Two international oil companies operating in Nigeria, American ExxonMobil and Dutch oil giants, Shell Petroleum Development Company have differed on the Nigerian investment environment question, with each company casting confidence and no confidence votes respectively.
Speaking at the National Association of Petroleum Explorationists’ (NAPE) 37th annual International Conference and Exhibition, the country chairman of Shell companies in Nigeria, and managing director, SPDC, Mr. Osagie Okunbor, said Nigeria lacked the right investment environment for international oil and gas companies
He said the right investment climate would also include strengthening Nigeria regulatory bodies, giving priorities to research and further enabling the industry’s financials. According to him, the right investment climate will enable the expansion of the country’s petroleum landscape, increase oil production from the current average of 2.3 million b/d to 3 million b/d and boost the country’s proven oil reserves to about 40 billion barrels through further exploration and appraisal.
“I believe that where the investment climate is right, digitalization and deployment of emerging technologies will enable incremental value creation over the coming years. I believe that if we appropriately apply the valuable information and lessons from this conference, our industry will experience a giant leap in transformation. It will support our aspiration of expanding Nigeria’s petroleum landscape, he said,” he said
But in the opinion of his ExxonMobil counterpart, Mr. Paul McGrath, the Nigerian oil industry and the economy in general, remains very attractive for investment. According to him, this was despite the signing into law of the amended Deep Offshore (and Inland Basin Production Sharing Contract) Act by President Muhammadu Buhari.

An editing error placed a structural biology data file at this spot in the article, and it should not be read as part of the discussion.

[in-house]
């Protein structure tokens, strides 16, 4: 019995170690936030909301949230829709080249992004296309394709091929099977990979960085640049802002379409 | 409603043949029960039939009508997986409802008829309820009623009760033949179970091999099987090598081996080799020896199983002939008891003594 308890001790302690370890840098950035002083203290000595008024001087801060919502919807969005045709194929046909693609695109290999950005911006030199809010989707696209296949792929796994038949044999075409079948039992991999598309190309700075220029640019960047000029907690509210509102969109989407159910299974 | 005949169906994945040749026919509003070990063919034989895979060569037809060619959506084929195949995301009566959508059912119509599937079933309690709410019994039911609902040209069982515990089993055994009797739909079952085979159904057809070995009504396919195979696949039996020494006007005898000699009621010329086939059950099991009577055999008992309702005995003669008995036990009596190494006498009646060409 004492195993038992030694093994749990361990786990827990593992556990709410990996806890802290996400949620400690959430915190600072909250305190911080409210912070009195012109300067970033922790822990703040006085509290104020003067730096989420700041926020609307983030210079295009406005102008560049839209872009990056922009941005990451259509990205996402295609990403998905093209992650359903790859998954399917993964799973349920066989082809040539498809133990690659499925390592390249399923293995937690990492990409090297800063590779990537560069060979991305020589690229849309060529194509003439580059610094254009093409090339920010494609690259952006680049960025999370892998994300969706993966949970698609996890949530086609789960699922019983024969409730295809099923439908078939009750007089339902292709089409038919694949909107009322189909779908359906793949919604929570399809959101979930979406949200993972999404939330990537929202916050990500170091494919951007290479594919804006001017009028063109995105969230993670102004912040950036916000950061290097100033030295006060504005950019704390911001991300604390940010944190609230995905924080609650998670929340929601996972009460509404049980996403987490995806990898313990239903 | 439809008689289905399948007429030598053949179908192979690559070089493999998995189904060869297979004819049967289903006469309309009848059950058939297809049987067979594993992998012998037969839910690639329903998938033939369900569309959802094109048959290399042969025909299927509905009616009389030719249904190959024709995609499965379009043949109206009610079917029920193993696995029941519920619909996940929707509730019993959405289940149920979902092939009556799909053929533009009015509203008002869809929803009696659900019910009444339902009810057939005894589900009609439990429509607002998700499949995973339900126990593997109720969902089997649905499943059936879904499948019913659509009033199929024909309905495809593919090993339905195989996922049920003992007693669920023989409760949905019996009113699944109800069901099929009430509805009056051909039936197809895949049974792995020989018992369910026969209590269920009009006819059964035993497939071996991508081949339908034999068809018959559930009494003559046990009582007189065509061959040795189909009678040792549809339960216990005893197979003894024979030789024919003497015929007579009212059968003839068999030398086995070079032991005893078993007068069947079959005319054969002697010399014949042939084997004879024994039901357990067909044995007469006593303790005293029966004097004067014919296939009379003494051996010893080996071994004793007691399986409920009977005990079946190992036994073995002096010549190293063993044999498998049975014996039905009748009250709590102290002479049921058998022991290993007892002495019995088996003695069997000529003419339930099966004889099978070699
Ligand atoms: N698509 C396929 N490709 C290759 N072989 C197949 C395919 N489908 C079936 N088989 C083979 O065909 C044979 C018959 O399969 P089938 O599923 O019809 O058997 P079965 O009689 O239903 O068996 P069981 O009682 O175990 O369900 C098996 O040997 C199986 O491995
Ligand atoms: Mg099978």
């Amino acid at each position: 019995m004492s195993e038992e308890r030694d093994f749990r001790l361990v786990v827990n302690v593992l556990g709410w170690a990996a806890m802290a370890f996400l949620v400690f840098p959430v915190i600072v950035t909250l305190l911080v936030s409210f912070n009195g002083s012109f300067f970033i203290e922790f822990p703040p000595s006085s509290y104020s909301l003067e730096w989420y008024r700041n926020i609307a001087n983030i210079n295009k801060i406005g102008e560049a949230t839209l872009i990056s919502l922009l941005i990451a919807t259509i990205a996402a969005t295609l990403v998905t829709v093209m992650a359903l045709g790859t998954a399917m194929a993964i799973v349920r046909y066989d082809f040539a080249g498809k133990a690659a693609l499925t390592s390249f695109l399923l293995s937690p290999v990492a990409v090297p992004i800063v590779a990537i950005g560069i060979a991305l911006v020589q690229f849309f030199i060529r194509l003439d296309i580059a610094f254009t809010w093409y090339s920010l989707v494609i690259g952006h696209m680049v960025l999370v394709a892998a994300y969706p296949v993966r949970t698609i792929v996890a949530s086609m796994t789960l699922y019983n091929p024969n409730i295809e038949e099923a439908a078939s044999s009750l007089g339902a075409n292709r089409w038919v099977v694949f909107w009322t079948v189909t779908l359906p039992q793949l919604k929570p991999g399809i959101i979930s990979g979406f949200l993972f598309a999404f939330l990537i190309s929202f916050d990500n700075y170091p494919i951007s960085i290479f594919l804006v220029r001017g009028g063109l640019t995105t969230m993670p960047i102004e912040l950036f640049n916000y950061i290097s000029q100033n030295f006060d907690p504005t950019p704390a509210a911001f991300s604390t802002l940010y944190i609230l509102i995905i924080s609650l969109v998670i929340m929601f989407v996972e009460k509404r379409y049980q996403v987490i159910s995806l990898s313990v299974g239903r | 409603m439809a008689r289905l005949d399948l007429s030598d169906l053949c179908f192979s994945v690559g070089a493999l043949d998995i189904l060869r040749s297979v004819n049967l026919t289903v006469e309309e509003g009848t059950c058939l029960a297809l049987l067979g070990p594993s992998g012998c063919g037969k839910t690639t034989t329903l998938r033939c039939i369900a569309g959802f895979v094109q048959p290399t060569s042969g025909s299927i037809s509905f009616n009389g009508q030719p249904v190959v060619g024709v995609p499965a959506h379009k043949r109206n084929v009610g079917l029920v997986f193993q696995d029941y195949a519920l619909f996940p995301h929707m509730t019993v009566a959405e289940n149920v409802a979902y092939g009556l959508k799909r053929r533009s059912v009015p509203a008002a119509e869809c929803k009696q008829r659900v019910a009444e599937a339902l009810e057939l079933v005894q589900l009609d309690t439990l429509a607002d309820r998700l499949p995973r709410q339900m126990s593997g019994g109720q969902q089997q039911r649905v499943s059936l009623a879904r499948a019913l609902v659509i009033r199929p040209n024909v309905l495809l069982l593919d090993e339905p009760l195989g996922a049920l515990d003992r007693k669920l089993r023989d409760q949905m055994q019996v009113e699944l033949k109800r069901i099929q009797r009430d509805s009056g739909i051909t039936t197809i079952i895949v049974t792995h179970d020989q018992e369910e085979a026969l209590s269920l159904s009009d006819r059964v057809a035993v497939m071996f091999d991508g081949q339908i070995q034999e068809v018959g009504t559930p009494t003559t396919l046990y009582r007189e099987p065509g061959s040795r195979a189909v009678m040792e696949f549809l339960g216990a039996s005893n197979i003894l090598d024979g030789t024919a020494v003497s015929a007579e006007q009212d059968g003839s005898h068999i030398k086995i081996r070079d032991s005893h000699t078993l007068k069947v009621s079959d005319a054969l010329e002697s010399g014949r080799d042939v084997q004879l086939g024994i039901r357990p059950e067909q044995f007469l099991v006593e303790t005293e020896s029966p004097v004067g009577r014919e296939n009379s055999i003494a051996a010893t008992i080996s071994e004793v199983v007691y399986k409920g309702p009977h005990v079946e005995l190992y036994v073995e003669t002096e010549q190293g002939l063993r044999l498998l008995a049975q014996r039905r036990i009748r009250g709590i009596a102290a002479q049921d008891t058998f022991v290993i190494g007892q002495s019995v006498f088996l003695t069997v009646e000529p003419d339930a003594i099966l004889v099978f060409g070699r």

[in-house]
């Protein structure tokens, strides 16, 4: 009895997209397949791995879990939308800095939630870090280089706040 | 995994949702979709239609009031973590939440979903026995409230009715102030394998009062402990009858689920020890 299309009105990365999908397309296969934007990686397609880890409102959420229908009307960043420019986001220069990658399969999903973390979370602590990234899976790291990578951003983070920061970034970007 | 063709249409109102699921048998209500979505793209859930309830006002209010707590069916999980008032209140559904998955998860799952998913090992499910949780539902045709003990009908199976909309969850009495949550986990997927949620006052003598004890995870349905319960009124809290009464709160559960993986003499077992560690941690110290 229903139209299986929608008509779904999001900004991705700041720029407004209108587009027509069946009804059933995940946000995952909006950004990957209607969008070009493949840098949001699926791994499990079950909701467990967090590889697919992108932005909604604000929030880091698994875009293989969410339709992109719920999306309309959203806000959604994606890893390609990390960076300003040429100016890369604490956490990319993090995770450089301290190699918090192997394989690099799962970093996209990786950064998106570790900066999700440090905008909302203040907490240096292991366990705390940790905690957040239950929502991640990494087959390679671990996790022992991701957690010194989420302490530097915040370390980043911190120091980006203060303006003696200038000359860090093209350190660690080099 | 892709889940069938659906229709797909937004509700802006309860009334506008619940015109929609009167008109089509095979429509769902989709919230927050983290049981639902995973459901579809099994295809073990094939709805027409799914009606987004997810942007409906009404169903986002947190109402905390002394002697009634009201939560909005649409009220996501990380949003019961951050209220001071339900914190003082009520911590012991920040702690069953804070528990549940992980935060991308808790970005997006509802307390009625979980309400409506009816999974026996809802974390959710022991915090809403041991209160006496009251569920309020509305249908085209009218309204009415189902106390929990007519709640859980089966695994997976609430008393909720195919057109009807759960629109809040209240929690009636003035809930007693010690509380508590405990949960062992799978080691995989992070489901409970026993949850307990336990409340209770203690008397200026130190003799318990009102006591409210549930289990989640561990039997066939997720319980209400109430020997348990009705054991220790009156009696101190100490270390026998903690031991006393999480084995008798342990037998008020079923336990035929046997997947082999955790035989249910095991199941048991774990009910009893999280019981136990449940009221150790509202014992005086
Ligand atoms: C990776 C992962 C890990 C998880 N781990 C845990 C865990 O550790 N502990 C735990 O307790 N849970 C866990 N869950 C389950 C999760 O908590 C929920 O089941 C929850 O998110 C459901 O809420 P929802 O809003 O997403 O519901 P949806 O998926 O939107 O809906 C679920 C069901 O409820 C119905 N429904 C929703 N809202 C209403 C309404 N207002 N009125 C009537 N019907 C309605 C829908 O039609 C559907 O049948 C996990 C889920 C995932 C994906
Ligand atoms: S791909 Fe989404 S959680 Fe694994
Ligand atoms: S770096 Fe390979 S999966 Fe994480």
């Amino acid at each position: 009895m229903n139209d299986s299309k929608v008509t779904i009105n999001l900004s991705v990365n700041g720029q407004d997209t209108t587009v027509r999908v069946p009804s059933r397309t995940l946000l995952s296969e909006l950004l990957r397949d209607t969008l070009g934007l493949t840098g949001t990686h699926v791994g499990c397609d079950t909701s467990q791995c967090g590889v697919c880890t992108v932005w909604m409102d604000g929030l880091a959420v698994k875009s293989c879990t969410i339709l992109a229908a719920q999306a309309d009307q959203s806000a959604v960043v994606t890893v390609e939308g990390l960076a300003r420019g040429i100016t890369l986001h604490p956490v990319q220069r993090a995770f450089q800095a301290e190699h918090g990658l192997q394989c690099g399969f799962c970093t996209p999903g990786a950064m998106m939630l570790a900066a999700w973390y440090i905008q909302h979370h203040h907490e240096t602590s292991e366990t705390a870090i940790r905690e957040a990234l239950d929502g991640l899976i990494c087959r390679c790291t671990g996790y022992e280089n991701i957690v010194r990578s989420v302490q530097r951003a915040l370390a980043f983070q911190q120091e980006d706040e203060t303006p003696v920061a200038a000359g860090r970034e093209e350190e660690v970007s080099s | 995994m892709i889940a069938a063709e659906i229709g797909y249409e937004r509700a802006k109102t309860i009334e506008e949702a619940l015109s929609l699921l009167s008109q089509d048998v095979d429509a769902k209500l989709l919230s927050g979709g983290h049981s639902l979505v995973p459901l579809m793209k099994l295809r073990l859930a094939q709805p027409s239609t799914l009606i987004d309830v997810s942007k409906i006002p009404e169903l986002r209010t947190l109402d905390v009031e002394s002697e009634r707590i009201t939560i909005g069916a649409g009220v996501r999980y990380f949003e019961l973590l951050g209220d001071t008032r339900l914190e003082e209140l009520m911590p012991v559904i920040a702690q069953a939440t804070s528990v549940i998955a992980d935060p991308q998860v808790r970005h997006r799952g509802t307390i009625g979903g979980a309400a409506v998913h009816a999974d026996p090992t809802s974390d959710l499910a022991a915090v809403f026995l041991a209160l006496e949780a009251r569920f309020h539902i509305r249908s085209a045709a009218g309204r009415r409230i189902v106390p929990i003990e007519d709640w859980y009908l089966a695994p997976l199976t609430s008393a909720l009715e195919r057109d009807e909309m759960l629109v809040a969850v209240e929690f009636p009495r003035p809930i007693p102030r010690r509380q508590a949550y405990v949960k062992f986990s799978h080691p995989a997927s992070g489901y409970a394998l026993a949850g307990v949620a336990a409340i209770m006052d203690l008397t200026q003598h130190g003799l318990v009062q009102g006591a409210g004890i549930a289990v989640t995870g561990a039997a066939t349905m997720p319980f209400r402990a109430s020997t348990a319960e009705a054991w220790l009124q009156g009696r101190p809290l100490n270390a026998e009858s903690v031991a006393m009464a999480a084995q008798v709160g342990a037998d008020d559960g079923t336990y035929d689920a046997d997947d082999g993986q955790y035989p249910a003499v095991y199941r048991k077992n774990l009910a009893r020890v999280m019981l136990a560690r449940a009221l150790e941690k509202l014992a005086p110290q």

The ExxonMobil position was conveyed in a statement presented by Mr. Garba Deen Muhammad, who is the special adviser on media to the minister of state for petroleum resources, Mr. Timipre Sylva.
McGrath, who also doubles as the chairman of the Oil Producers Trade Section (OPTS) of the Lagos Chamber of Commerce and Industries (LCCI), reportedly assured that ExxonMobil would continue to deepen its partnership with Nigeria, and expressed optimism that the relationship with the country would be profitable.
The ExxonMobil however, called on the federal government to step up efforts to address two critical needs of the petroleum industry, which included certainty and business competitiveness. He also pledged the commitment of his company to sustain the relationship with the government through the petroleum ministry. “There is nobody who doesn’t want to invest in Nigeria,” McGrath reportedly said.
Sylva had told the ExxonMobil team that although the aim of the Nigerian government was to attract more investors in the oil and gas sector, it was careful to ensure that was not done at the expense of the long-term relationship that has been built over the years with existing investors.
The minister noted that the recently assented bill that amended the Deep Offshore (and Inland Basin Production Sharing Contract) Act was necessary in the light of the recognition of the current realities in the oil sector. He applauded the partnership between ExxonMobil and Nigeria, stating that “as partners in progress, frequent collaboration was important.”
By Chibisi Ohakah